Learn the importance of sports for girls, and 5 amazing benefits girls gain from participating in team or individual sports.
My ultra-shy, hypersensitive daughter came home with a mammoth story to tell.
The loud little first grade boy down the street told her to stop looking at him with her “ugly face”.
Before I could go into oh-no-he-didn’t mode, I was struck by the look on her face.
My typically sensitive little girl was not upset or hurt. She was, in fact, mad and had an arrogance about her that I admired.
She told me, “he doesn’t know I play softball now. I have muscles and I am stronger than him so he should be scared.” And just like that she brushed it off and went to the cupboard to grab her after-school snack.
I didn’t have to comfort her or convince her that she isn’t ugly (and for the record, she is the cutest thing I have every laid eyes on).
Her stark confidence made me wonder what other ways girls benefit from playing sports.
Related: Ode to a Sports Mom
Importance of Sports for Girls
Not all girls want to play sports.
But, as parents, we have to give our daughters the opportunity (and sometimes strongly encourage them) to try participating in a team or individual sport.
These are 5 direct benefits girls gain from participating in sports.
Related: Why I Secretly Like to See my Kids Lose
1) Greatly Improved Self-Esteem
My husband and I saw a major positive transformation in my daughters confidence, mood, and self-worth when she started gymnastics and softball.
In fact, in 2018 the Women’s Sports Foundation (WSF) conducted a study demonstrating that U.S. teens involved in sports had higher self-esteem and stronger social connections than teens who did not participate in sports.
Also, studies show that high school female athletes have more positive body images than non-athletes.
Sports provide children with a sense of accomplishment and pride, which improves mental health and confidence.
Other Reasons Sports are Helpful: Teach Kids How to Fail
2) Long-lasting Physical Health
Of course sports lead to improved physical health in girls – but the statistics may shock you.
Studies show that girls active in sports during adolescence and young adulthood are 20% less likely to get breast cancer later in life.
Additionally, according to The Children’s Medical Group, girls who play sports actually have stronger immune systems and a reduced risk of chronic illnesses later in life, such as coronary heart disease, diabetes and dementia.
The importance of sports for girls is also linked to their ability to be assertive.
3) Increased Brain Power
Is it due to increased confidence levels or something else? While it’s not totally understood why, girls who play sports do better in school.
They have higher GPAs. Reports show that sixty-one percent of high school girls who have a GPA above 4.0 participate in sports.
Amazingly, girls who are involved in physical activities are almost 15 percent more likely to believe they are smart enough for their dream career, often related to math or science.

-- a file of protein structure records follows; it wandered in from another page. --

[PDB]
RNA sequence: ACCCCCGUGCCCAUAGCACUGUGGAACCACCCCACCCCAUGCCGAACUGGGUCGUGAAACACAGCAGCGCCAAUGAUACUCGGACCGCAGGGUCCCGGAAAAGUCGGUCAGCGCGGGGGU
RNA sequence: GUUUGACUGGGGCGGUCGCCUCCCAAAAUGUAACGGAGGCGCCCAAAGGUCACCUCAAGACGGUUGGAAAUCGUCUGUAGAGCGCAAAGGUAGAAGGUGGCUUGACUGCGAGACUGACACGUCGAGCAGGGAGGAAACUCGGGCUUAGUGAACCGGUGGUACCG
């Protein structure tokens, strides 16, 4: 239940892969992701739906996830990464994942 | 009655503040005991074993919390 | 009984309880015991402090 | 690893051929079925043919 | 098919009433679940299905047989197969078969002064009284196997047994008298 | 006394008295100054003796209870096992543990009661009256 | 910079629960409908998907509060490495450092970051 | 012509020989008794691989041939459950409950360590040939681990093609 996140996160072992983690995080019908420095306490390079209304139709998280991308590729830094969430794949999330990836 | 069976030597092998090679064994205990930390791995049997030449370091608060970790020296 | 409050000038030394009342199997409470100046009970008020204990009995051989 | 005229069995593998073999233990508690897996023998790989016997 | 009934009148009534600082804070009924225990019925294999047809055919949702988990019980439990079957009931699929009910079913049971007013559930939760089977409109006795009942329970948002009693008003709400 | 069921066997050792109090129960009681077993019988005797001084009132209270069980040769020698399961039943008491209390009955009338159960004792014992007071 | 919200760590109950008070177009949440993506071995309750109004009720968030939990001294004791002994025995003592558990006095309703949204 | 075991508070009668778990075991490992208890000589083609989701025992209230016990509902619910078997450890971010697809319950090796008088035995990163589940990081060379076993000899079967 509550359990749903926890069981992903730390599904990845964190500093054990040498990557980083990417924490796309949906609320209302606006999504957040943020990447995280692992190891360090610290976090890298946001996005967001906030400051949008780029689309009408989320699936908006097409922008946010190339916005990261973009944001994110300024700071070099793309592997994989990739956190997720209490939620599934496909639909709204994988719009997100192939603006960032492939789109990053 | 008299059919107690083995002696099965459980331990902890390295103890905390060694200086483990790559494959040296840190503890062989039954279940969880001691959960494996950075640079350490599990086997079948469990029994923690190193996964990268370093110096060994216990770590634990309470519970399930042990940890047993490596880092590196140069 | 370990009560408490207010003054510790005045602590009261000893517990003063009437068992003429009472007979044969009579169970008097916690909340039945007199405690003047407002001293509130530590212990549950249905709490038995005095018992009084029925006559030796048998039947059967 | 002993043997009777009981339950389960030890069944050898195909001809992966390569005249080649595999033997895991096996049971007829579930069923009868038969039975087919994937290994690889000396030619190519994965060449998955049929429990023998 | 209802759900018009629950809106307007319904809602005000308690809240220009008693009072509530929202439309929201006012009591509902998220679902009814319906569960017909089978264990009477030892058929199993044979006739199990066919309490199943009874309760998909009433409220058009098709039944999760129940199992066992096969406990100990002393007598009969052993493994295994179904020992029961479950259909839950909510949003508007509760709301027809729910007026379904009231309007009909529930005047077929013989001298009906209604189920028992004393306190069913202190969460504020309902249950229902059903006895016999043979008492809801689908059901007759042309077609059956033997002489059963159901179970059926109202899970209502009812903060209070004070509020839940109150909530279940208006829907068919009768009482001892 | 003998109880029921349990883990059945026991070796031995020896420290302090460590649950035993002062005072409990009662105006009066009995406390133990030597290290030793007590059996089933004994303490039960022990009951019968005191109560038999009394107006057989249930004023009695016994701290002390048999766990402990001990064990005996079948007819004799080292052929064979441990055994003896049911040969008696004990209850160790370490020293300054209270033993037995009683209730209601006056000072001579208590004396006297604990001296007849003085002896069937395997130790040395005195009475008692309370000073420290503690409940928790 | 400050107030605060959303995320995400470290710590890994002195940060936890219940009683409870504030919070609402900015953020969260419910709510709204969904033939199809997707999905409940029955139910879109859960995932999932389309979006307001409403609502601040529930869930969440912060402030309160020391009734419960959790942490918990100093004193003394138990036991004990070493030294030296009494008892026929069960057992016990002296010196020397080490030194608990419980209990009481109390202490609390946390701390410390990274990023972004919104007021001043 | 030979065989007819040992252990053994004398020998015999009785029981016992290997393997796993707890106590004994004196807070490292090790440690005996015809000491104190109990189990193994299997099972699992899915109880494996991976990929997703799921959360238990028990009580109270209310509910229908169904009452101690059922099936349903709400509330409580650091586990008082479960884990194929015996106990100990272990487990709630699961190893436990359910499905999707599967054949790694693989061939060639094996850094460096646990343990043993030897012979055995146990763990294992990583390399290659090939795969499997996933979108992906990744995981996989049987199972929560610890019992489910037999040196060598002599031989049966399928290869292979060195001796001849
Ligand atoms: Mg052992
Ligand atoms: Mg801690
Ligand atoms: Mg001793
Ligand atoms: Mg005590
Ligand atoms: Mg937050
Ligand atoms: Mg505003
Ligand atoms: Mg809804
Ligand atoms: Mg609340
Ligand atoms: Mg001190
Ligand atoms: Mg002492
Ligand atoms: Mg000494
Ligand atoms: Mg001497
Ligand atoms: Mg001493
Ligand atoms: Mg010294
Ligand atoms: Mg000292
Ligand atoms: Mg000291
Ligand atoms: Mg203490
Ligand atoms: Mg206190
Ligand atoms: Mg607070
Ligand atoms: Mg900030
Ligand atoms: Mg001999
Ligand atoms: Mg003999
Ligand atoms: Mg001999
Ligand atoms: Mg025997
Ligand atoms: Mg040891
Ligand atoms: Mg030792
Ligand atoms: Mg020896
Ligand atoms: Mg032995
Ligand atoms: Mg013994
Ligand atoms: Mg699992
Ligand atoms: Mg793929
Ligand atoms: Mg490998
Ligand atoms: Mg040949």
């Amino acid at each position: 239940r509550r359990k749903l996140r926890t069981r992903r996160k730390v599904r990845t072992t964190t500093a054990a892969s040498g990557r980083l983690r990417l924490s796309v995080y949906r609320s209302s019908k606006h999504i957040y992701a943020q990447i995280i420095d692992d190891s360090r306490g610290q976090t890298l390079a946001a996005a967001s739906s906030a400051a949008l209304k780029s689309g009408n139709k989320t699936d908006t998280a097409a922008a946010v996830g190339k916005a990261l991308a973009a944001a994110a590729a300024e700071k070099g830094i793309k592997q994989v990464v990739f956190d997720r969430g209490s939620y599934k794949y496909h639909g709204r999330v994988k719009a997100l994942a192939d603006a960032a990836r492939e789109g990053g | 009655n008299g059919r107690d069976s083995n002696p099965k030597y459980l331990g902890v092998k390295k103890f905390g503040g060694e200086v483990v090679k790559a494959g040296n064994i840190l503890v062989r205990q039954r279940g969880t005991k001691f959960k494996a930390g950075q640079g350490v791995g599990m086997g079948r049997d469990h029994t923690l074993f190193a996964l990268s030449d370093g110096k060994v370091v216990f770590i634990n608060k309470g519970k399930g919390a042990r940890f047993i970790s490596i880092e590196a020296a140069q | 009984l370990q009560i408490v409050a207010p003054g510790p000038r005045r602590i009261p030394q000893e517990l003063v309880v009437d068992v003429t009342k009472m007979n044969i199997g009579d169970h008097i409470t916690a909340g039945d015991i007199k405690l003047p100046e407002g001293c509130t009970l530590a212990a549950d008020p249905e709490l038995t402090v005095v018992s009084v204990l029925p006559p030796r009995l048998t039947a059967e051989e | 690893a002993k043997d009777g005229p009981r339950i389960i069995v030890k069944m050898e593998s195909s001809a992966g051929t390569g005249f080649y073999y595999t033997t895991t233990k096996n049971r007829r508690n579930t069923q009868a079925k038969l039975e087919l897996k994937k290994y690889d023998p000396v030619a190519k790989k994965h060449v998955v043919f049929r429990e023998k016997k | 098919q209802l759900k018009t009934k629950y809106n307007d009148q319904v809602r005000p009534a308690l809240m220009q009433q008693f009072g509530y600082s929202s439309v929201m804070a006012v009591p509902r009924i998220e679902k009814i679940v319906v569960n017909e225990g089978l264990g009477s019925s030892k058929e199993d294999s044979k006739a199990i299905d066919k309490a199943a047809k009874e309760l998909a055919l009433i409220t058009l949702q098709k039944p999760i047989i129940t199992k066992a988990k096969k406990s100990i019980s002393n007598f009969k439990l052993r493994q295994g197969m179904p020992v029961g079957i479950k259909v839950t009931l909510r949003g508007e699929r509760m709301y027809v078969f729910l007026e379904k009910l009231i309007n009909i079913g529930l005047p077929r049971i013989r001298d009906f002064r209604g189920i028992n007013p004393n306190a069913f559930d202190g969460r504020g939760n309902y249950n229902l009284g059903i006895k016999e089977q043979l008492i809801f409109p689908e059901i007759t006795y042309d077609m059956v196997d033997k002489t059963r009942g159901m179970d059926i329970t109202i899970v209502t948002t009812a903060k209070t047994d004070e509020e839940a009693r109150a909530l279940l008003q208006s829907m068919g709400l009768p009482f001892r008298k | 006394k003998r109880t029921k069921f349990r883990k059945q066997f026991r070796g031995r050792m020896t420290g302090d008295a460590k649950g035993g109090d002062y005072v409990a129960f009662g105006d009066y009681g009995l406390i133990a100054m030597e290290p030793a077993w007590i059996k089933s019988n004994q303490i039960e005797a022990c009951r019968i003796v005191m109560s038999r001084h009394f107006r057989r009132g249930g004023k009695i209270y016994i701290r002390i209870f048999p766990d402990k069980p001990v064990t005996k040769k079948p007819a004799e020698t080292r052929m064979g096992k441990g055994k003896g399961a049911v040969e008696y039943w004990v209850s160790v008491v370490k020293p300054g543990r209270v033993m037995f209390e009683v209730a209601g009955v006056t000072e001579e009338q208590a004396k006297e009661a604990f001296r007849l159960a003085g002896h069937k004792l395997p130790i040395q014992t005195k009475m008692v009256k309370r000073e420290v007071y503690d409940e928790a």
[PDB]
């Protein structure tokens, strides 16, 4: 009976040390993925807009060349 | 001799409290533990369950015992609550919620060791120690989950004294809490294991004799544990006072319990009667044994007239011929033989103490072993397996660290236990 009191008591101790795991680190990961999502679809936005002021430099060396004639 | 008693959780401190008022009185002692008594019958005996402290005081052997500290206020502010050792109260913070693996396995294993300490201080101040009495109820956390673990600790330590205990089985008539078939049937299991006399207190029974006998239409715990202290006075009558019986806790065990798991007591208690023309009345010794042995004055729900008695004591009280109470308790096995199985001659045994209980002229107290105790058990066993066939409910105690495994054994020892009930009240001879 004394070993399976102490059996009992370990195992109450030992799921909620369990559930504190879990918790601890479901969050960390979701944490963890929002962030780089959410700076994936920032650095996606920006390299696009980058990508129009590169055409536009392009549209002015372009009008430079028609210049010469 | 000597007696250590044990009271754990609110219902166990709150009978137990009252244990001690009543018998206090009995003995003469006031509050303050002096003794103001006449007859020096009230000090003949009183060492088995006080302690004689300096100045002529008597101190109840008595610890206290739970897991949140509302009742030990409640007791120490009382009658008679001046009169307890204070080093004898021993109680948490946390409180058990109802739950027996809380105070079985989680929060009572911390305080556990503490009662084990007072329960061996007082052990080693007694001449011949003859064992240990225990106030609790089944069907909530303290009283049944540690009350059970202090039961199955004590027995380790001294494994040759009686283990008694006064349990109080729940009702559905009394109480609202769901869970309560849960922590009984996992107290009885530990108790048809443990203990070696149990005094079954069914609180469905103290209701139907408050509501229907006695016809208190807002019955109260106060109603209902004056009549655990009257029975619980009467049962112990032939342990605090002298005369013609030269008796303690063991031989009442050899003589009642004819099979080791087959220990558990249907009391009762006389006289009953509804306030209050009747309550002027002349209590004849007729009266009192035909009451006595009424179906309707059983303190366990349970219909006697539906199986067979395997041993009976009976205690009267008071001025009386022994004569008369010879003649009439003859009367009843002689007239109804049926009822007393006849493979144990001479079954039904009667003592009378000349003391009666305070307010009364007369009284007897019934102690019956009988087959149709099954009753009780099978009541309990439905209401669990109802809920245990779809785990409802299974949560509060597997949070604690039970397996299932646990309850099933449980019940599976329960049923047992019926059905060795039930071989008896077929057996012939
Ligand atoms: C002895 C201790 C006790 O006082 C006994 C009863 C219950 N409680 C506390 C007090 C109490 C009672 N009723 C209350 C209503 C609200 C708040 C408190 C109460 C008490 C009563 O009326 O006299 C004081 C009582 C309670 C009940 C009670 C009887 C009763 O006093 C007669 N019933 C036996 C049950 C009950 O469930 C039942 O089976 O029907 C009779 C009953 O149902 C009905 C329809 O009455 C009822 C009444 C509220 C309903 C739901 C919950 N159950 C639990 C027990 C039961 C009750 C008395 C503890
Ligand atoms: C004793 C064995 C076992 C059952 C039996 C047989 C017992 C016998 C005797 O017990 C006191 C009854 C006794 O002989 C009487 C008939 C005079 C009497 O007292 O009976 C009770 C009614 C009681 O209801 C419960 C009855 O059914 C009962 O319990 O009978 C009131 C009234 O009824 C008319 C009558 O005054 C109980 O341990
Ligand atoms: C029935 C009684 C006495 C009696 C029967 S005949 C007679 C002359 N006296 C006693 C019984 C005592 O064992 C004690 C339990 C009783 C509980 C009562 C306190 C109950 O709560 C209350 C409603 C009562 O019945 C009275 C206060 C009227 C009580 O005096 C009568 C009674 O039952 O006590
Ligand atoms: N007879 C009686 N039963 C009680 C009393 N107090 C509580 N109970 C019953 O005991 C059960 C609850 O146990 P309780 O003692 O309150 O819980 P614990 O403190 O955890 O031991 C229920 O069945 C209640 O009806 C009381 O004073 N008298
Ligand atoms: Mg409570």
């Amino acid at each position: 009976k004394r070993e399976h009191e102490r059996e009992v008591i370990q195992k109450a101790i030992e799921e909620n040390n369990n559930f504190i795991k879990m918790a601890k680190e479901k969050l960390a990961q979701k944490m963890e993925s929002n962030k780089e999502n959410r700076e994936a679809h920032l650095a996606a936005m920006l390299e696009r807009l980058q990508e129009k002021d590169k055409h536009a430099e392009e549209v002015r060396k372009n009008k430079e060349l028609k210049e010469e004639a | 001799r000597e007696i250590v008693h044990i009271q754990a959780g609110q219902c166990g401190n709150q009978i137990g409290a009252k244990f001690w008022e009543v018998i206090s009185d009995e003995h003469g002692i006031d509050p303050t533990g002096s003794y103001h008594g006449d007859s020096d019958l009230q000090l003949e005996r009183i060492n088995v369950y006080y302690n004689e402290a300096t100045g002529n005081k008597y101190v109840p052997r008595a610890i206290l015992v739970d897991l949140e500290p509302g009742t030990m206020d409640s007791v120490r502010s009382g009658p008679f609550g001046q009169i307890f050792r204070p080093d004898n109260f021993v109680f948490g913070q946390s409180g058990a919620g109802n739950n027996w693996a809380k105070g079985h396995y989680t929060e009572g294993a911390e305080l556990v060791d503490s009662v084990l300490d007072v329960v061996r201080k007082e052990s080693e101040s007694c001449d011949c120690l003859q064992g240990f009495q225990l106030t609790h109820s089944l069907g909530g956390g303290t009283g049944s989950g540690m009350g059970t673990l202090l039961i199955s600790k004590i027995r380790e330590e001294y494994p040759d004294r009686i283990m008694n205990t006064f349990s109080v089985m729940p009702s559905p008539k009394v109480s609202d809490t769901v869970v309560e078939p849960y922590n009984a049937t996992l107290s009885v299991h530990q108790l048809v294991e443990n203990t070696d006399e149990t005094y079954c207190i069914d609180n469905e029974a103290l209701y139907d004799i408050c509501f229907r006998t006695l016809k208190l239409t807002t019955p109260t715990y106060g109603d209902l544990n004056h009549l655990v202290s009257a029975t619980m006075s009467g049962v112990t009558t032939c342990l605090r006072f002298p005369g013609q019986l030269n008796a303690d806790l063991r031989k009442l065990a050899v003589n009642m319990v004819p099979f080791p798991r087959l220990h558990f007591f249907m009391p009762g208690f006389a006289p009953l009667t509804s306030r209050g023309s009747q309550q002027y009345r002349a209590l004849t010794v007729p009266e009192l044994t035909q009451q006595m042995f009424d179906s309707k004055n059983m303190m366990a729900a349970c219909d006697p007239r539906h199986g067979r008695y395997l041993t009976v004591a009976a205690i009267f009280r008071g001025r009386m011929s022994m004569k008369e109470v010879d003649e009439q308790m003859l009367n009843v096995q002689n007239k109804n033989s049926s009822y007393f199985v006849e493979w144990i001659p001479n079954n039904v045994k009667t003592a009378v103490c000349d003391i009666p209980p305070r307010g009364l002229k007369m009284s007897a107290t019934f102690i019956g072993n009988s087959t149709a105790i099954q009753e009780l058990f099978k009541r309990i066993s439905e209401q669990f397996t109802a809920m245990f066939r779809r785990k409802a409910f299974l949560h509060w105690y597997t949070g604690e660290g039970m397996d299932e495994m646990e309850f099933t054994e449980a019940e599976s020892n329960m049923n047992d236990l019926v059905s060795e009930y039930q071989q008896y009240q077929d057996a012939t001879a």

You may also like: 5 Ways to Hardwire Kids for Happiness
4) Provides Deep Friendships
My daughter loves to play and interact with other kids, but before she started playing sports she had a hard time finding friends.
When we originally signed her up to play softball, ‘making friends’ was what she looked forward to the most. She craved the big friend circles she saw her brother make from playing baseball.
She is not alone.
In a national survey done by WSF, when girls ages 7 to 13 were asked what they like best about playing sports, the top answer was making friends and being part of a team.
Did you know that girls‘ confidence plummets starting at age 8?: How to Raise Confident Daughters
5) Strengthens Family Bonds
I joke that my daughter and my husband became best friends when she started playing sports. They would spend hours practicing or talking about the game.
As parents, it is our responsibility to build strong family bonds so that our children can be healthy at home and strong in the world.
Sports have proven time and time again to improve family trust and communication. Girls’ involvement with sports is linked to stronger family bonds, in both single-parent and dual-parent families.
Whether you are cheering from the stands, practicing in the backyard, or talking through strategy, sports can be great bonding opportunities for kids and parents.
You may also like: 7 Timeless Lessons to teach Daughters
Final Thoughts on the Importance of Sports for Girls
After my daughters initial display of confidence when confronting the bully, we noticed her blossom as she made more friends and developed new skills as a result of playing sports.
And she was right, the little boy should be scared. She has muscles, now.
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Agree with all these but I think not everyone is really into sports. I never forced my daughter to do so but she was an active one before when she was younger yet she loves to study more so she kept out from sports a bit...if they can do both? Why not?